Wal-Mart generates hazardous waste. So does every other retailer or pharmacy in the country that sells everyday items such as fertilizer, bug spray, nail polish, bleach or some over the counter medications. The U.S. Environmental Protection Agency (EPA) and state governments have recently shone the spotlight on retailers’ role as hazardous waste generators, hitting these companies with tens of millions of dollars in fines based on violations of state and federal hazardous waste laws. As a result of various civil and criminal cases that culminated in May 2013, Wal-Mart is obligated to pay more than $110,000,000 in fines and other expenses to resolve violations of the federal Resource Conservation and Recovery Act (RCRA), the Federal Insecticide, Fungicide and Rodenticide Act (FIFRA) and the Clean Water Act (CWA).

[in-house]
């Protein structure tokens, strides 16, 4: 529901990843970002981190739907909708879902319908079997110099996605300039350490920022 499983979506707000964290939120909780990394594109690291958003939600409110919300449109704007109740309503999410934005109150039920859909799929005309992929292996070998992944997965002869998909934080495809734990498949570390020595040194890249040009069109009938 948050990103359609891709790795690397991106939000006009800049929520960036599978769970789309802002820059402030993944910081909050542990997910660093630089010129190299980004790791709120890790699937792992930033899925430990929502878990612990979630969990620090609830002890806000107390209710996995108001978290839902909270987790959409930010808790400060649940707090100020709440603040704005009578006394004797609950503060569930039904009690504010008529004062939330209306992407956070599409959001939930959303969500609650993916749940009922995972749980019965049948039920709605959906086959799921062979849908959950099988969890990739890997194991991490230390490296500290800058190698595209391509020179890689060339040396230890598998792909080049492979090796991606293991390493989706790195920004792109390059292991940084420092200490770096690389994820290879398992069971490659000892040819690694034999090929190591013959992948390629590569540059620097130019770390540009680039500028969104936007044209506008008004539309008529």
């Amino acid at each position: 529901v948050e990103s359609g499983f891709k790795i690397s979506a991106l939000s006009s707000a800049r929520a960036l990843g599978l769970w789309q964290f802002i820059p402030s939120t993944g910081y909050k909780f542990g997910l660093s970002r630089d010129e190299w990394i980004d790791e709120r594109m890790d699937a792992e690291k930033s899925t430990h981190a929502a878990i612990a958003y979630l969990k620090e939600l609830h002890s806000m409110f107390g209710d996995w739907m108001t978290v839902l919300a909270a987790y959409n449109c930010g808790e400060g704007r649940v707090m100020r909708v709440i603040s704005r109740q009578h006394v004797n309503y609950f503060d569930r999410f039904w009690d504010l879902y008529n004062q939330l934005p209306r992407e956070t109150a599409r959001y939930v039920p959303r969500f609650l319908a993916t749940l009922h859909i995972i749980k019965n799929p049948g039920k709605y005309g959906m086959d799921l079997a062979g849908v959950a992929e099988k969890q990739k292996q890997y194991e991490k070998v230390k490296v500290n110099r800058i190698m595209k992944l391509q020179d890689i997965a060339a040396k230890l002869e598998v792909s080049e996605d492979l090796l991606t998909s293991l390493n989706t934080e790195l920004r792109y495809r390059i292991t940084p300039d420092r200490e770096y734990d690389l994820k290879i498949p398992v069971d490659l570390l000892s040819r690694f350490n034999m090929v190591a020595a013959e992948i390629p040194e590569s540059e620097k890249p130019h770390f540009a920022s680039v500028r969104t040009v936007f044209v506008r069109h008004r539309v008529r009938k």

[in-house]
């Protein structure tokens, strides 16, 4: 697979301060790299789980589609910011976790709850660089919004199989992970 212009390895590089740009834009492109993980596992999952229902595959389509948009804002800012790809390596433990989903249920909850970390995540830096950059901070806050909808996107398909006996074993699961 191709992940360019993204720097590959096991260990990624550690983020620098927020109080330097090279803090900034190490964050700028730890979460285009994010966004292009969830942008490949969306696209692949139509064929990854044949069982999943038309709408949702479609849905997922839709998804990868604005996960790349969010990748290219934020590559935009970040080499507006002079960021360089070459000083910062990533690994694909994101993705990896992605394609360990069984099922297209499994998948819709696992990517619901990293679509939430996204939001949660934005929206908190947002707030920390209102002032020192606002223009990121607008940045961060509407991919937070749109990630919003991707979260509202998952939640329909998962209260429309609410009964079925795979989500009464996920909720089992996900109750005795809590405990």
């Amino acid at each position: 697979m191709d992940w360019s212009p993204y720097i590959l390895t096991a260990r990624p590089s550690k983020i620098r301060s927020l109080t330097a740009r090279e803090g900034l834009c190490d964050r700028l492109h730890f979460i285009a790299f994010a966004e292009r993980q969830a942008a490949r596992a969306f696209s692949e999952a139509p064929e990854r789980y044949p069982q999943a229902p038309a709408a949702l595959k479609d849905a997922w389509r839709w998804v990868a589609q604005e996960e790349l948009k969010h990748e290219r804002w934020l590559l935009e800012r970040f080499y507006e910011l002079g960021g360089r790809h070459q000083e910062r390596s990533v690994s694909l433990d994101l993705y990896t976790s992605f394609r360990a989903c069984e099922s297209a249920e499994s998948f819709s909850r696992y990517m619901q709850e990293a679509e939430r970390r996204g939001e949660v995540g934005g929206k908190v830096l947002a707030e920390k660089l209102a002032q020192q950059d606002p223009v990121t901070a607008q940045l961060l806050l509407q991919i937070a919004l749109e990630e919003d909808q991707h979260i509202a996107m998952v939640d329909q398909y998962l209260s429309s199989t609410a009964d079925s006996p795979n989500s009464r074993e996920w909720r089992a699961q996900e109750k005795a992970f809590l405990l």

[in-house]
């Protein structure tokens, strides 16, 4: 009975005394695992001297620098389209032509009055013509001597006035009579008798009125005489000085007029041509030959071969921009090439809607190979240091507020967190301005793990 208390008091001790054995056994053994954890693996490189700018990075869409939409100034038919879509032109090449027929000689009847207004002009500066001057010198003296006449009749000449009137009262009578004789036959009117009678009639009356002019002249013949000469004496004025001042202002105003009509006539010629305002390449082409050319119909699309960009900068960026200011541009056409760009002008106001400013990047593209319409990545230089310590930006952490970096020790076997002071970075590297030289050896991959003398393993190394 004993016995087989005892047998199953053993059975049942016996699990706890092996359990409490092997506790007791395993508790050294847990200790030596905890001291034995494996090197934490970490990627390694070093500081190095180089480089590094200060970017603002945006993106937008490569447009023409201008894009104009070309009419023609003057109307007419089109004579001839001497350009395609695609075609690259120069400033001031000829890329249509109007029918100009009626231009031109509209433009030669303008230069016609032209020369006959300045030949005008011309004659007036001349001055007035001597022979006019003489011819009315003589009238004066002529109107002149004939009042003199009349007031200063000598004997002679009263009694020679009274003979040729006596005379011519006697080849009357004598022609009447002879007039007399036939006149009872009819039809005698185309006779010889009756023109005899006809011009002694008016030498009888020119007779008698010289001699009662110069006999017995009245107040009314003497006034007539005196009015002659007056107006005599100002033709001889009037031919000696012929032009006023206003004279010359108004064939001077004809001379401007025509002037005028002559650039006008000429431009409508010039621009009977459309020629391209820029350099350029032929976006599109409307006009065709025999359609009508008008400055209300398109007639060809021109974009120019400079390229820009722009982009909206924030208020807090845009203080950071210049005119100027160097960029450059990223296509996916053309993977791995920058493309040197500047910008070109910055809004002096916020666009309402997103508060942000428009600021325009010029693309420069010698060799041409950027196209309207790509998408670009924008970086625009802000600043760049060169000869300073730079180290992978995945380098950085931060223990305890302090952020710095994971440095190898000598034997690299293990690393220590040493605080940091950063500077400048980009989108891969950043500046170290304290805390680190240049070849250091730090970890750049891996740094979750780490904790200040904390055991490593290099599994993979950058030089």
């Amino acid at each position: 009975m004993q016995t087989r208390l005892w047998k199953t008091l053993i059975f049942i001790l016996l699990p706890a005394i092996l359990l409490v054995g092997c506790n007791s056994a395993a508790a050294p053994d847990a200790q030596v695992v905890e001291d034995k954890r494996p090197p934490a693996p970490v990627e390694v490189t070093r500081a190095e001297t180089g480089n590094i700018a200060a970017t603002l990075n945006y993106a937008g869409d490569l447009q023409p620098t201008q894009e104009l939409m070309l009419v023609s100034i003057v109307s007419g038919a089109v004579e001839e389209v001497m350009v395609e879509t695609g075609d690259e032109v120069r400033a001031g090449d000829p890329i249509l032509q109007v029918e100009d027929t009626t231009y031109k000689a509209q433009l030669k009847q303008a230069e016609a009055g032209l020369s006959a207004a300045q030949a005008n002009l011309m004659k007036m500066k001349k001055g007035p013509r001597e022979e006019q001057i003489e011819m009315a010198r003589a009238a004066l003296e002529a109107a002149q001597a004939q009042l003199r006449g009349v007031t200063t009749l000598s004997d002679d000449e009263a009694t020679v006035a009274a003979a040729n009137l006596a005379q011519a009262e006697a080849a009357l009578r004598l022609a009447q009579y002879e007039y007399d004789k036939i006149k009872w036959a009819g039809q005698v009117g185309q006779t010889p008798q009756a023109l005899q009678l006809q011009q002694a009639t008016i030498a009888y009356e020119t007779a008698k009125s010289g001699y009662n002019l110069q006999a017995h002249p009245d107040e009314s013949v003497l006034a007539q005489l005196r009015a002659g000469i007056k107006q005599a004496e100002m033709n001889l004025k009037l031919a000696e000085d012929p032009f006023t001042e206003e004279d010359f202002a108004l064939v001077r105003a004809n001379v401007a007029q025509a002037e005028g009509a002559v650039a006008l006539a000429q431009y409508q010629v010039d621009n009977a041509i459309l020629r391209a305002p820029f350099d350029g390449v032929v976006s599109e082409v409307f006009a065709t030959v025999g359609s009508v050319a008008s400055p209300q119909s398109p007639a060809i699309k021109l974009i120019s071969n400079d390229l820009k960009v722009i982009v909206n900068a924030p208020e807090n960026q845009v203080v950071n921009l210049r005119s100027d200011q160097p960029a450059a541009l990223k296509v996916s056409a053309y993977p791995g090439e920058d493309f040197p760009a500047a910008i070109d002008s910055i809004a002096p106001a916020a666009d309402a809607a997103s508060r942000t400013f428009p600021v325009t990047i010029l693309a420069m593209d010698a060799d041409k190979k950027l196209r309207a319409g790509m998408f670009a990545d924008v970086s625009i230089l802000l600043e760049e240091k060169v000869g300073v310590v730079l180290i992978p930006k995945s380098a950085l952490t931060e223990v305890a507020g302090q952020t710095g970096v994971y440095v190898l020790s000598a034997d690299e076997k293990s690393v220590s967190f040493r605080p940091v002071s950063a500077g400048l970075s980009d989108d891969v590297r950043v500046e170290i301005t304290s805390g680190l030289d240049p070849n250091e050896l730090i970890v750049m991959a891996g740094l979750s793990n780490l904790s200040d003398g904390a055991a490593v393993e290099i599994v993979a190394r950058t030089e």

Surprised that ordinary retailers can be liable under hazardous waste laws? You shouldn’t be. Gone are the days when federal and state agencies focused their hazardous waste enforcement efforts on major industrial operators. As recent cases show, retailers of common household goods must also take the steps necessary to comply with these laws or face serious civil and/or criminal consequences. This eBook discusses those laws as they apply to retailers, including some notable recent enforcement actions, and gives some guidance on what retailers can do to make sure they comply with these complex legal obligations.